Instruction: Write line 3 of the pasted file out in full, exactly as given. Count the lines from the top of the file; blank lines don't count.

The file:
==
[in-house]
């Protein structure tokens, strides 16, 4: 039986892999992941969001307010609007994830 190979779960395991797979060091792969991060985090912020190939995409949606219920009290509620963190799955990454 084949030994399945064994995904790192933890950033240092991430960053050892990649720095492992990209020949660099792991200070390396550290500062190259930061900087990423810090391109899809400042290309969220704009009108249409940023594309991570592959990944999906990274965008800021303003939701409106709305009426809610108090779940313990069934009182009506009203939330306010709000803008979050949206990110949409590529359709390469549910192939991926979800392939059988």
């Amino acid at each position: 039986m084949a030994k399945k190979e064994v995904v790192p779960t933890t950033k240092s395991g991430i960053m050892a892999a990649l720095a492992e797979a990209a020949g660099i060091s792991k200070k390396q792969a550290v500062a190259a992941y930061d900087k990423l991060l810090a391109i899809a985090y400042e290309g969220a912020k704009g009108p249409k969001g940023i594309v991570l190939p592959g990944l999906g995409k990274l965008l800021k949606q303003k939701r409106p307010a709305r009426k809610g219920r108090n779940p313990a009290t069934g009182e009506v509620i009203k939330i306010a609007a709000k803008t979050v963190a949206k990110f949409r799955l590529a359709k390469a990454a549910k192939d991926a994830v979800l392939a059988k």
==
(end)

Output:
């Amino acid at each position: 039986m084949a030994k399945k190979e064994v995904v790192p779960t933890t950033k240092s395991g991430i960053m050892a892999a990649l720095a492992e797979a990209a020949g660099i060091s792991k200070k390396q792969a550290v500062a190259a992941y930061d900087k990423l991060l810090a391109i899809a985090y400042e290309g969220a912020k704009g009108p249409k969001g940023i594309v991570l190939p592959g990944l999906g995409k990274l965008l800021k949606q303003k939701r409106p307010a709305r009426k809610g219920r108090n779940p313990a009290t069934g009182e009506v509620i009203k939330i306010a609007a709000k803008t979050v963190a949206k990110f949409r799955l590529a359709k390469a990454a549910k192939d991926a994830v979800l392939a059988k």